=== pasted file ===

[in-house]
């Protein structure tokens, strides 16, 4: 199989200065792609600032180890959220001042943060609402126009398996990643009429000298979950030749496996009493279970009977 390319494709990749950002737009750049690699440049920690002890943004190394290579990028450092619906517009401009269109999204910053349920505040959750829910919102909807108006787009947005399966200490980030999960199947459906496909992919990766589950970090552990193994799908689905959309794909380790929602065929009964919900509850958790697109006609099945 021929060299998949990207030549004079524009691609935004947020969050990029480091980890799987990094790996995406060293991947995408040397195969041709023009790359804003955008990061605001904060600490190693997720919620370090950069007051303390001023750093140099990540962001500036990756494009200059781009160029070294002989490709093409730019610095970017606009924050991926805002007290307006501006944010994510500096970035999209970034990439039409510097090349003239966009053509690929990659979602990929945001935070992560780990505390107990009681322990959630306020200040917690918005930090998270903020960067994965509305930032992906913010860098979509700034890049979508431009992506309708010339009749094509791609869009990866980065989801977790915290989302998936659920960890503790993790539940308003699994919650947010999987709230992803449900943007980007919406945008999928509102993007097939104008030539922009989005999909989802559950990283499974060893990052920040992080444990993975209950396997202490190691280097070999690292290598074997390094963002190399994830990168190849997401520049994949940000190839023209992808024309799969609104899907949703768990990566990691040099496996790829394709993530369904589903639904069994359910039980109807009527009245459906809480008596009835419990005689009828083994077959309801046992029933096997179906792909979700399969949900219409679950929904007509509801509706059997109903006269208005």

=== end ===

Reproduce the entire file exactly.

[in-house]
């Protein structure tokens, strides 16, 4: 199989200065792609600032180890959220001042943060609402126009398996990643009429000298979950030749496996009493279970009977 390319494709990749950002737009750049690699440049920690002890943004190394290579990028450092619906517009401009269109999204910053349920505040959750829910919102909807108006787009947005399966200490980030999960199947459906496909992919990766589950970090552990193994799908689905959309794909380790929602065929009964919900509850958790697109006609099945 021929060299998949990207030549004079524009691609935004947020969050990029480091980890799987990094790996995406060293991947995408040397195969041709023009790359804003955008990061605001904060600490190693997720919620370090950069007051303390001023750093140099990540962001500036990756494009200059781009160029070294002989490709093409730019610095970017606009924050991926805002007290307006501006944010994510500096970035999209970034990439039409510097090349003239966009053509690929990659979602990929945001935070992560780990505390107990009681322990959630306020200040917690918005930090998270903020960067994965509305930032992906913010860098979509700034890049979508431009992506309708010339009749094509791609869009990866980065989801977790915290989302998936659920960890503790993790539940308003699994919650947010999987709230992803449900943007980007919406945008999928509102993007097939104008030539922009989005999909989802559950990283499974060893990052920040992080444990993975209950396997202490190691280097070999690292290598074997390094963002190399994830990168190849997401520049994949940000190839023209992808024309799969609104899907949703768990990566990691040099496996790829394709993530369904589903639904069994359910039980109807009527009245459906809480008596009835419990005689009828083994077959309801046992029933096997179906792909979700399969949900219409679950929904007509509801509706059997109903006269208005």